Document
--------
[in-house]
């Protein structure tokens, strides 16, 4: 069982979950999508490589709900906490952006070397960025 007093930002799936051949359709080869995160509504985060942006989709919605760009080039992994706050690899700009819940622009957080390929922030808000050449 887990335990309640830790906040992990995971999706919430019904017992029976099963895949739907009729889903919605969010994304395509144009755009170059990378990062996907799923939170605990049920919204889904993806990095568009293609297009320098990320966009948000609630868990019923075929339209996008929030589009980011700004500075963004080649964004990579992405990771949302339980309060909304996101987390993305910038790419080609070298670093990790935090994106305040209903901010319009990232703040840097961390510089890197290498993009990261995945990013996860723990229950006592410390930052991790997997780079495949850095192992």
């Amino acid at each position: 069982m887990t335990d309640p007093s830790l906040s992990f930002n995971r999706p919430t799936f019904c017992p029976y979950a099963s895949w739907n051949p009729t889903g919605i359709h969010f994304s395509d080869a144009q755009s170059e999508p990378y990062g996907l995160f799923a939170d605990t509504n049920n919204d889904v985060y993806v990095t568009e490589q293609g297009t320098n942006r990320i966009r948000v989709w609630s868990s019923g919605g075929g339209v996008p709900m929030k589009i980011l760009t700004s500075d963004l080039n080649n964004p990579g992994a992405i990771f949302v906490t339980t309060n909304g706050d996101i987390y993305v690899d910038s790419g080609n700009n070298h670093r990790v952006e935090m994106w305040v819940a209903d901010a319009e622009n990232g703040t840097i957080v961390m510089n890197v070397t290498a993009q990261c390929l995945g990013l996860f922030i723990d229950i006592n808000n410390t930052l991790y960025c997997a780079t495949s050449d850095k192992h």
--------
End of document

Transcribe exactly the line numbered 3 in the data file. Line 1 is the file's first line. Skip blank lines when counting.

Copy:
């Amino acid at each position: 069982m887990t335990d309640p007093s830790l906040s992990f930002n995971r999706p919430t799936f019904c017992p029976y979950a099963s895949w739907n051949p009729t889903g919605i359709h969010f994304s395509d080869a144009q755009s170059e999508p990378y990062g996907l995160f799923a939170d605990t509504n049920n919204d889904v985060y993806v990095t568009e490589q293609g297009t320098n942006r990320i966009r948000v989709w609630s868990s019923g919605g075929g339209v996008p709900m929030k589009i980011l760009t700004s500075d963004l080039n080649n964004p990579g992994a992405i990771f949302v906490t339980t309060n909304g706050d996101i987390y993305v690899d910038s790419g080609n700009n070298h670093r990790v952006e935090m994106w305040v819940a209903d901010a319009e622009n990232g703040t840097i957080v961390m510089n890197v070397t290498a993009q990261c390929l995945g990013l996860f922030i723990d229950i006592n808000n410390t930052l991790y960025c997997a780079t495949s050449d850095k192992h």